S&P's Message Falls on Deaf Ears
By all accounts, the stock market should be in free fall after a holiday weekend in which “the cosmic Brink’s truck of free money went over a cliff,” as Vancouver veteran James Howard Kunstler put it.
Alas, so much for the latest euro-driven meltdown.
After the close in Europe on Friday, Standard & Poor’s downgraded nine European countries, including heretofore AAA-rated France. Then on Monday, as a coup de grace, it downgraded the eurozone rescue fund.
But if S&P was trying to send a message, nobody listened.
European bond yields have come down. European stock indexes have stabilized, and many are rising.
Meanwhile, the holiday-shortened trading week has begun with major U.S. indexes up close to 1%. The S&P 500 might break 1,300 at day’s end.
For a glimpse at the seamy underbelly of 21st-century Europe, look no further than Hungary. It belongs to the European Union, but is yet to adopt the euro currency.
The ruling party there — elected in 2010 with a two-thirds majority — has cheesed off leaders in both Brussels and Washington big-time. So much so that this morning Bloomberg reports the EU is threatening the nation with a lawsuit.
Among the “sins” of Prime Minister Viktor Orban, as recounted by Rep. Ron Paul’s foreign policy aide, Daniel McAdams: “…using his mandate to bring the Hungarian central bank under the oversight of elected officials, rather than remain the purview of highly paid bureaucrats who more often than not do the bidding of their foreign counterparts at the expense of those who pay their salaries.”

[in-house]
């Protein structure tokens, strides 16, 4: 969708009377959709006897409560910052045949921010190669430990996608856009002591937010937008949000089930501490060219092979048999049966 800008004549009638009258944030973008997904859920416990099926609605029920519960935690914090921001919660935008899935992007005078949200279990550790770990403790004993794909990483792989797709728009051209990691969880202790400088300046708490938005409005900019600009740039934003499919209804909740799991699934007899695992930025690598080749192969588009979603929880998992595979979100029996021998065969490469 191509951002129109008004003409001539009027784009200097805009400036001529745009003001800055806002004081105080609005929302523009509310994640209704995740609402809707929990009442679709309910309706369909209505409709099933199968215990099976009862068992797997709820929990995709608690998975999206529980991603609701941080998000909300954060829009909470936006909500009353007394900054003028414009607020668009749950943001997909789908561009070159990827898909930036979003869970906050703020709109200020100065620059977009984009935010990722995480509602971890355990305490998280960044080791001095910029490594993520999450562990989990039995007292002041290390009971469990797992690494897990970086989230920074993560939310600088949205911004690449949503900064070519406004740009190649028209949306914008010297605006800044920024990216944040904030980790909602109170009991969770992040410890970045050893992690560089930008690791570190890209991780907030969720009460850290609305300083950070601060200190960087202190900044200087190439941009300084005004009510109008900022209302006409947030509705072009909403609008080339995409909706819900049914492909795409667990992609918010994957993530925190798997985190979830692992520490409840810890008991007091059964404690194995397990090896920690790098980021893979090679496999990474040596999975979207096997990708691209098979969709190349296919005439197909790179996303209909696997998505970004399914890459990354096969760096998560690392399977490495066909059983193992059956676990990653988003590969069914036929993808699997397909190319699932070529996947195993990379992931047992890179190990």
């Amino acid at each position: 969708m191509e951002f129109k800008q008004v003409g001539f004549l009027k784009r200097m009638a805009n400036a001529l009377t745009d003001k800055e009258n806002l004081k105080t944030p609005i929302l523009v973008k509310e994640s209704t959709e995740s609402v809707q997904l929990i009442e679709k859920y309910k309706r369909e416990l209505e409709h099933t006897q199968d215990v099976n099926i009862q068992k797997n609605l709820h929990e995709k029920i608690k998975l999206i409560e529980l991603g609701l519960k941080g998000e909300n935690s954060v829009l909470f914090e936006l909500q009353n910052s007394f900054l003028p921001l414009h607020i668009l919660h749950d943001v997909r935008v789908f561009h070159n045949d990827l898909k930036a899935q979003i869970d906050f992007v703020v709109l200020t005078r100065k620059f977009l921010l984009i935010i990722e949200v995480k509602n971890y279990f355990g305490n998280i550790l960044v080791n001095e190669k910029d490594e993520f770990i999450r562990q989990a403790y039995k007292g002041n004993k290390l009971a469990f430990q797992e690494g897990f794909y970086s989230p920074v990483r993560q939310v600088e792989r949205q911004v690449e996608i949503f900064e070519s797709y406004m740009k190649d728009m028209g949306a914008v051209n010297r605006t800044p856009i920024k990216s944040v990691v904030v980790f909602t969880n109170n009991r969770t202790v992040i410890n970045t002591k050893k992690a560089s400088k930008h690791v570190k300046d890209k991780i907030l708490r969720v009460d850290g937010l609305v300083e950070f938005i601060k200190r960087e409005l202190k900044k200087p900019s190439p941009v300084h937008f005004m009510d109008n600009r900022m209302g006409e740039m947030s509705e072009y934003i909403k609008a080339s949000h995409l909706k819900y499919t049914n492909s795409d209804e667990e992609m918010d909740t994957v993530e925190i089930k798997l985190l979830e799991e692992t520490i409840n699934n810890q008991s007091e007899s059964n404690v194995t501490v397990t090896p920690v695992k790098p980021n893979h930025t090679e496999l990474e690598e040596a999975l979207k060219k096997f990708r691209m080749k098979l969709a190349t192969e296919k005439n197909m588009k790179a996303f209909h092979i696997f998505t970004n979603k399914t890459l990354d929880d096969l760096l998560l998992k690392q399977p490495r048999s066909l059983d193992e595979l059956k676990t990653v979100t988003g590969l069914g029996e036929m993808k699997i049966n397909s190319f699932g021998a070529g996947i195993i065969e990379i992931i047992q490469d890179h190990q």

“It is not quite an ‘end the Fed’ movement in Hungary, but it certainly could be seen as a move to curb the seemingly limitless power of an unelected Hungarian Ben Bernanke.”
But Orban has his limits: With Hungarian bond yields soaring, a Moody’s downgrade to junk status, and the forint sinking 15%, he sent an envoy to Washington last week to seek a bailout from the International Monetary Fund. He might have to bend on the central-bank law to get that bailout… and stave off the EU lawsuit.
Viktor Orban: Case study in what happens when you cross the eurocrats…
Meanwhile, “The price of a bailout to Hungary’s creditors,” McAdams writes, “will be a new austerity program on its population. It seems the government is in a panic and will agree to anything for IMF assistance, but they would do well to have a look at Greece, where IMF ‘reform’ is producing its usual results.”
“Why should the current population be squeezed to death to repay the endless borrowing by the communist regime in the 1970s and 1980s? The great Bill Bonner suggested last year, ‘Why Greece Should Default and Go Broke With Dignity.’ He could be writing for Hungary as well.”